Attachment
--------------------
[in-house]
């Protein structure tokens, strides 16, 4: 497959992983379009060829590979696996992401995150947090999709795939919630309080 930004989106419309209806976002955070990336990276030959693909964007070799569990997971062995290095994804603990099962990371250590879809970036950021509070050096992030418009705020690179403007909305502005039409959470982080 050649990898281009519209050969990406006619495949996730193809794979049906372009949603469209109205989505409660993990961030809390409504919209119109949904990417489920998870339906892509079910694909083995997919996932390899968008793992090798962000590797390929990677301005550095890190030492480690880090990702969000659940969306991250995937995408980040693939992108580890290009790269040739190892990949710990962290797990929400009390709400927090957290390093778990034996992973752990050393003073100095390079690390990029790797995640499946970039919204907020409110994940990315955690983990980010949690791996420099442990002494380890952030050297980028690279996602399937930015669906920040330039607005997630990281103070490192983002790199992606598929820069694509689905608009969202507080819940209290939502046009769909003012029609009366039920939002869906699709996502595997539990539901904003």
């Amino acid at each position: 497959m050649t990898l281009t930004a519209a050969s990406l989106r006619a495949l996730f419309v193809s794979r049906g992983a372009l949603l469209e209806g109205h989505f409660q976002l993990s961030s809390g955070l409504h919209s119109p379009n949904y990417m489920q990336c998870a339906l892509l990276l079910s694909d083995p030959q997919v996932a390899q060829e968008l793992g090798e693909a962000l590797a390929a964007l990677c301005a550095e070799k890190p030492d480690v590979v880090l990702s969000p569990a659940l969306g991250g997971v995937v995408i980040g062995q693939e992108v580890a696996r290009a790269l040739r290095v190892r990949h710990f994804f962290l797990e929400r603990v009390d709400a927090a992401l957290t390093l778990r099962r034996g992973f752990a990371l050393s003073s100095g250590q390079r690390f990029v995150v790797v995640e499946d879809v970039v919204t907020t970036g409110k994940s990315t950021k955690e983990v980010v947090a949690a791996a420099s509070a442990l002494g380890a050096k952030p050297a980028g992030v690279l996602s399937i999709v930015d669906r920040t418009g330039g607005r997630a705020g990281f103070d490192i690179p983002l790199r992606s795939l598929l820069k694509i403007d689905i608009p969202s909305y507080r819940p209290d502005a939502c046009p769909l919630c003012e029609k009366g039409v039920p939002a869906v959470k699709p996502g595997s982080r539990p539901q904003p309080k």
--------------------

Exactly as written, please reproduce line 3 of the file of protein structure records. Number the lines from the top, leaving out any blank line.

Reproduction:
């Amino acid at each position: 497959m050649t990898l281009t930004a519209a050969s990406l989106r006619a495949l996730f419309v193809s794979r049906g992983a372009l949603l469209e209806g109205h989505f409660q976002l993990s961030s809390g955070l409504h919209s119109p379009n949904y990417m489920q990336c998870a339906l892509l990276l079910s694909d083995p030959q997919v996932a390899q060829e968008l793992g090798e693909a962000l590797a390929a964007l990677c301005a550095e070799k890190p030492d480690v590979v880090l990702s969000p569990a659940l969306g991250g997971v995937v995408i980040g062995q693939e992108v580890a696996r290009a790269l040739r290095v190892r990949h710990f994804f962290l797990e929400r603990v009390d709400a927090a992401l957290t390093l778990r099962r034996g992973f752990a990371l050393s003073s100095g250590q390079r690390f990029v995150v790797v995640e499946d879809v970039v919204t907020t970036g409110k994940s990315t950021k955690e983990v980010v947090a949690a791996a420099s509070a442990l002494g380890a050096k952030p050297a980028g992030v690279l996602s399937i999709v930015d669906r920040t418009g330039g607005r997630a705020g990281f103070d490192i690179p983002l790199r992606s795939l598929l820069k694509i403007d689905i608009p969202s909305y507080r819940p209290d502005a939502c046009p769909l919630c003012e029609k009366g039409v039920p939002a869906v959470k699709p996502g595997s982080r539990p539901q904003p309080k």